Employee misclassification occurs when a worker is paid as something other than an employee, such as an independent contractor, when by law that worker is really an employee.
One of the differences between an employee versus an independent contractor is how these workers are paid. An employee is a “W-2 employee” if he or she is on an employer payroll and having payroll deductions and tax contributions made on his/her behalf by the employer. Conversely, an independent contractor is solely responsible for his/her own tax contributions. Employee misclassification is a form of employer fraud that has many ramifications. Misclassification reduces an employer’s labor and related costs, thereby allowing a business to significantly underbid competitors. When a company misclassifies its workers, it is misrepresenting the true nature or size of its business to its insurance provider and various government organizations. Although employee misclassification can be the result of a misunderstanding of the law, it frequently occurs when an employer is looking for ways to cut costs. This tactic is illegal and unfair.
Misclassified employees are part of the “underground economy.” The underground economy is a term that refers to those individuals and businesses that utilize tactics to conceal their employment activities to abscond from one or more of their employer responsibilities related to wages, payroll taxes, insurance, licensing, safety, and other regulations. The underground economy includes related activities commonly known as tax evasion, payroll fraud, under-the-table work, and wage theft.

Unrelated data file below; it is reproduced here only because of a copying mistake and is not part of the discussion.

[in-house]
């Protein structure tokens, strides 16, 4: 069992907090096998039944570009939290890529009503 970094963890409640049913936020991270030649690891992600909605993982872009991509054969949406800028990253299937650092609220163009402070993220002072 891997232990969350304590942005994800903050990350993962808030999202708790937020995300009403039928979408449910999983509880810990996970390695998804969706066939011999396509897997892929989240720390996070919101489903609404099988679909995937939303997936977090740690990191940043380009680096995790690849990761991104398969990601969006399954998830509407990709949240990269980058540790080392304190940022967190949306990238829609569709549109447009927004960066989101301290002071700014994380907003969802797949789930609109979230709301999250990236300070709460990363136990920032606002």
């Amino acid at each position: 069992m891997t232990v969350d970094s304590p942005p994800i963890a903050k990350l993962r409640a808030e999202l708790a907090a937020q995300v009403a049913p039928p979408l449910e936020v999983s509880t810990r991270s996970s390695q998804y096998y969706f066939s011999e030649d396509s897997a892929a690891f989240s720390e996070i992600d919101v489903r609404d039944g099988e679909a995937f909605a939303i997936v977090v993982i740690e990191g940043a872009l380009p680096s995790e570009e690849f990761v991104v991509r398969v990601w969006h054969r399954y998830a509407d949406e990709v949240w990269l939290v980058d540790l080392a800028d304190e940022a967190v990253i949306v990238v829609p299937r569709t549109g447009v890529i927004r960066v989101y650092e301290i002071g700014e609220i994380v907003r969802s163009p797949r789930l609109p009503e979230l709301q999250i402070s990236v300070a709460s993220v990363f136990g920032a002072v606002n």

Whenever a business operates outside the legitimate economy it may do so to avoid taxes, safety regulations, wage laws, and required insurance policies (i.e. workers’ compensation insurance). Such businesses may also avoid paying their fair share of taxes. Tax revenues are required for the state to provide basic services to its residents. Taxpayers become unduly burdened by these illegal activities, as many workers who are misclassified are paid below minimum wage, or are without employer-provided benefits. These workers then must utilize existing social safety nets that were not intended to support people working full-time jobs.
When added together, operating outside the law allows these businesses to:
• have an unfair advantage by illegitimately lowering costs so they can underbid all others;
• take business away from law abiding businesses and their employees who are trying to make an honest living;
• weaken our social fabric, economic stability, and working conditions in the Commonwealth.
FOR QUESTIONS OR TO REPORT CONCERNS, CONTACT THE JOINT TASK FORCE ON THE UNDERGROUND ECONOMY AND MISCLASSIFICATION:
Call: 1-877-96-LABOR (1-877-965-2267)
Fewer Massachusetts Companies Laying off Workers Signals an Improving Economy in Massachusetts posted on Jul 16
The Rapid Response team at the Executive Office of Labor and Workforce Development provides valuable services for businesses that are downsizing and closing. The goal is to avert layoffs and minimize the impact by matching appropriate services to the businesses and affected workers. We are …Continue Reading Fewer Massachusetts Companies Laying off Workers Signals an Improving Economy in Massachusetts
DLS and OSHA Remind Employers to Prevent Heat Illness among Workers posted on Jul 7
Heat illnesses and deaths are preventable. Employers are responsible for providing workplaces that are safe from excessive heat.
Massachusetts veterans are getting hired! posted on Jul 2
Massachusetts has seen a dramatic drop in the veterans’ unemployment rate down to 2.7%* in the first quarter of 2014. The national unemployment rate for all veterans has dropped from a high of 9.8% in 2011 to 5%. **